OCEAN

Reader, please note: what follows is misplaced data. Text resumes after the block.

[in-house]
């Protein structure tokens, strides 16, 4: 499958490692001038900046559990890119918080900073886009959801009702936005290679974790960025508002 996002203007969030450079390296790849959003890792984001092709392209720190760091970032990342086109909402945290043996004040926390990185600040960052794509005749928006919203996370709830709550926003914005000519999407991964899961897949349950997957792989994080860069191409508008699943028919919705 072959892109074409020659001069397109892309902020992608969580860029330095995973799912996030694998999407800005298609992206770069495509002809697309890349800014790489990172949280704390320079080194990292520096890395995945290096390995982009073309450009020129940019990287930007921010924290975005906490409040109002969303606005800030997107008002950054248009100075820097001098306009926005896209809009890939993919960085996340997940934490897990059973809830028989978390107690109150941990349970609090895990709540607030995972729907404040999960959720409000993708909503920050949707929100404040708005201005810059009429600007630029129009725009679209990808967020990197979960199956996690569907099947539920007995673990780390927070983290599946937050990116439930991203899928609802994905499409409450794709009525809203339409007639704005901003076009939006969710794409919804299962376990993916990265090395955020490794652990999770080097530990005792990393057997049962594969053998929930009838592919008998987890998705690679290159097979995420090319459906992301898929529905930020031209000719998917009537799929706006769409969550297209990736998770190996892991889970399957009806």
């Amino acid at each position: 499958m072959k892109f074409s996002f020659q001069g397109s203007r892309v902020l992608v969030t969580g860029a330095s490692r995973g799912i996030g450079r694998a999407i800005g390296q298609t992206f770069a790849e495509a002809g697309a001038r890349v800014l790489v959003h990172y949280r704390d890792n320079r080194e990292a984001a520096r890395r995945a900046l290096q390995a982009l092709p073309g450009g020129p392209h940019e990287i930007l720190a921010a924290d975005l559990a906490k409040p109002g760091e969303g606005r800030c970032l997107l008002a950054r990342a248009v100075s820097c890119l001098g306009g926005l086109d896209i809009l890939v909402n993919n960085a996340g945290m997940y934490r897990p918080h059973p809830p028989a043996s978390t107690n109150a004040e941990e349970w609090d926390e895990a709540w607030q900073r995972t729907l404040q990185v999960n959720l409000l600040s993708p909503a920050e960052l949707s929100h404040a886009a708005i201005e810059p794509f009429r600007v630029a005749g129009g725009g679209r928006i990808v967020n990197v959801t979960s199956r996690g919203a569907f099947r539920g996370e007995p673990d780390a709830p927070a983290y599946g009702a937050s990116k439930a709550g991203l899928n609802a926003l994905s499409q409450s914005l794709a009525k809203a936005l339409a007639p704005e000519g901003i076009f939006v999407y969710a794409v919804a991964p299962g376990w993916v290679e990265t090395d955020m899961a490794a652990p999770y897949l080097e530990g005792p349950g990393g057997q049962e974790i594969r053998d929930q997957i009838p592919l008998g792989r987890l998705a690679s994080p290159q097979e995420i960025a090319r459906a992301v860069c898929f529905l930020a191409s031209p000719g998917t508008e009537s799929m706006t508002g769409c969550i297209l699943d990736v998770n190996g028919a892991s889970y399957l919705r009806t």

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OCEAN ; the great mass of waters which surrounds the land, and which probably extends from pole to pole, covering nearly three quarters of the globe. For the sake of convenience, we distinguish different parts of it under the names of seas, bays, gulfs, sounds, and even give the name of ocean to large portions which are partially divided from each other by the continents. But these divisions are arbitrary. The following classification, adopted by MalteBrun, in his System of Geography, has, at least, the advantage of showing, in a striking manner, the connexion which exists between the great masses of water. Its limits are a line drawn from cape Horn to the cape of Good Hope, by Van Diemen's Land, and the south of New Zea land, back to cape Horn. ( a. The Great Archipelago (Oceanica), comprised between the Austral ocean, the Marquesas, the straits of Malacca, and the latitude of Formosa.b. The Northern Oriental ocean, between Asia and North America.c. Southern Oriental ocean, between the Great Archipelago and South America. The Western Basin, forming a sort of channel between the two continents.4. Western \ ocean.( a. Northern ocean, or Frozen ocean (Arctic ocean). &. Atlantic ocean, lying between Europe and North America, and extending south to the nearest points of Brazil and Guinea. c. The Ethiopic ocean, between the At^ .antic and Austral oceans.It has been calculated that the land of the northern hemisphere is to the sea of the same as 419 to 1000 ; in the southern hemisphere, the proportion is" as 129 to 1000. To account for this great dispro portion, it has been conjectured that there is a great southern continent surrounding the south pole ; but the voyages ofnavi gators have not revealed the existence of such an extent of land. The bed of the ocean presents the same irregularities of aspect as the surface of the land. It is diversified by rocks, mountains, plains, and deep valleys. In some places it has been found impossible to reach the bottom; but the notion that it is any where without a bottom is incompatible with the spherical figure of the earth. The mean depth of the ocean has been shown, by Laplace, to be about the same as the mean height of the continents and islands above its surface, which does not much exceed 3000 feet. This distance is but a small fraction of the excess of the equatorial over the polar radius, which is about 60,000 feet. The greatest depth that has ever been sounded is 7200 feet (by Scoresby, in 1819). But it is probable that there are deep cavities or valleys in the bed of the ocean corresponding to the elevation of the mountains on the surface of the earth. Seawater is well known to contain foreign substances mixed with it; its saltness and bitterness give it an extremely disagreeable taste. Its specific gravity varies from 1.0269 to 1.0285. The degree of saltness differs according to different localities; but the difference is not very great. In 100 parts of seawater the greatest proportion of salt is 3.77, and the smallest 3.48. The experiments of Sparmann go to show that the water of the surface, while it is less salt than that at a considerable depth, is much more bitter. Gulfs or inland seas, such as the Baltic, are less salt than the main ocean, on account of the quantity of fresh water poured in by rivers, The polar seas are less salt than the equatorial, owing to the low temperature of the former, which disposes them to deposit the saline substances. Naturalists have endeavored to account for' the saltness of the sea ; some have supposed it to be caused by primitive banks of salt at the bottom; but if such banks exist, they have probably been formed by deposits from the water, rather than been the cause of its saltness ; others have ascribed it to the corruption of vegetable and animal matter conveyed to the sea by rivers ; but if this is true, the saltness would be increasing. Some have conceived the ocean to be the residue of a primitive fluid, which held in solution all the substances of which the earth is composed, and on depositing the others, retained the saline principles which it stfll contains. The only method of freeing seawater from its salt is by distillation; snd the process is so slow that it can rarely be applied to any practical purpose. Even after distillation it retains its bitter taste. This bitterness, which renders seawater so nauseous, probably proceeds from animal and vegetable matter in a state of decomposition. The most common ingredients found in it are muriatic acid, sulphuric acid, soda, lime and magnesia. These substances in combination may form six salts; but it is not probable that all of these latter actually exist at the same time. They are muriate of soda, or common salt, muriate of magnesia, or Epsom salt, sulphate of soda (Glauber's salt), &c. The saltness of the seawater does not preserve it from corruption, as is shown by the water in a ship's hold, and sometimes even in the equatorial seas after a long calm. Many substances are corrupted more rapidly by being plunged into it; and its odor, when corrupted, is extremely offensive. It is preserved pure by its constant motion. The general color of the sea, in the open ocean, is a deep greenishblue ; the blue tint, which is predominant, seems to proceed from the same cause as the color of the sky; the blue rays being reflected in the greatest quantity on account of their superior refrangibility. The other shades, which have sometimes been observed in different seas, seem to be owing to local causes, and often, perhaps, to optical illusions. In approaching soundings, the water assumes a lighter shade. The luminous appear ance of the sea by night is an imposing and magnificent phenomenon. It has been ascribed by some to animals of the zoophyte and mollusca classes, which are said to possess phosphorescent qualities ; some attribute it to the phosphorescence of decajang animal and vegetable substances ; others to the spawn of fish. Some have explained it to be the effect of friction. But the appearances are extremely different at different times, and all these causes probably operate to produce them. Observations made on the temperature of the sea, show that the sun's rays rarely penetrate below the depth of 45, or, according to some, of 113 fathoms, below which the sea receives no light, and consequently little or no direct heat from the sun; and that the temperature increases with the depth to a certain degree, but never to freezing. The constant motion of the sea contributes in some measure to render its temperature equable. (See Ice.) " We must distinguish," says Humboldt, " four different phenomena with respect to the oceanthe temperature of the water at the surface in different latitudes, the decrease of temperature in the lower strata; the effect of waves on the temperature of the surface; and the temperature of currents. The region of warmest water is between 5° 45; N. and 6° 15' S. lat.; and different observations give from 82 to 84 as the maximum. In the parallel of warmest waters the temperature of the surface of the sea is from 3° to 5° higher than that of the superincumbent air." The observations of Humboldt also show that both in the Atlantic and Pacific, in changing the latitude and longitude, the waters often retain nearly the same temperature over a great extent, and that between 27° N. and 27° S. lat. the temperature of the sea is entirely independent of the changes in the atmosphere. From the equator to 25° or 28° N. there is a remarkable constancy of temperature, but in higher latitudes there is more change. (See Temperature.) The great periodical oscillations of the sea, caused by the attraction of the sun and moon, are treated of in the article Tides; the particular movements, which prevail in different parts of the ocean, and set in different directions, are described in the article Currents. (See, also, Winds.) In some places springs of fresh water are observed to issue from the sea, entirely unaffected by the salt water. The most remarkable of these phenomena are in the gulf of Spezia, in the Persian gulf, and in the bay of Xagua, on the south coast of Cuba. It is probable that these are subterraneous streams, which find their way under the bed of the ocean, until they encounter a fissure, into which they are impelled in the same manner as spouting springs on land. A variety of plants are nourished by the ocean, to which are given the general denomination of fuei, and which are vulgarly known by the names of seaweed and rockweed. Some species adhere to the bottom, while others rise to the surface even from a depth of 60 fathoms. In the North Atlantic there is a space extending between lat. 20° and 40° N., and Ion. 20° and 45° W., which is at all seasons covered with a species of weed (fucus natans) of a beautiful green color, whence the Dutch navigators called this tract Kroos Zee, Duckweed sea. (See Fuci.) The great divisions of the sea appear to be inhabited by their peculiar fish, mollusca, zoophytes, &c, and to be frequented by peculiar species of birds. The level of the seas is, generally speaking, every where the same. This arises from the equal pressure, in every direction, which the particles of a fluid exercise upon each other. The 31* ocean, therefore, considered as a wholehas a spherical or a spheroidal surface, which may be considered as the true surface of our planet. Exceptions to this general rule are often, however, to be found in gulfs and landlocked bays, where the waters become accumulated, and stand higher than in the open ocean. (See Islands ; see also Atlantic, Pacific, and Indian Ocean.)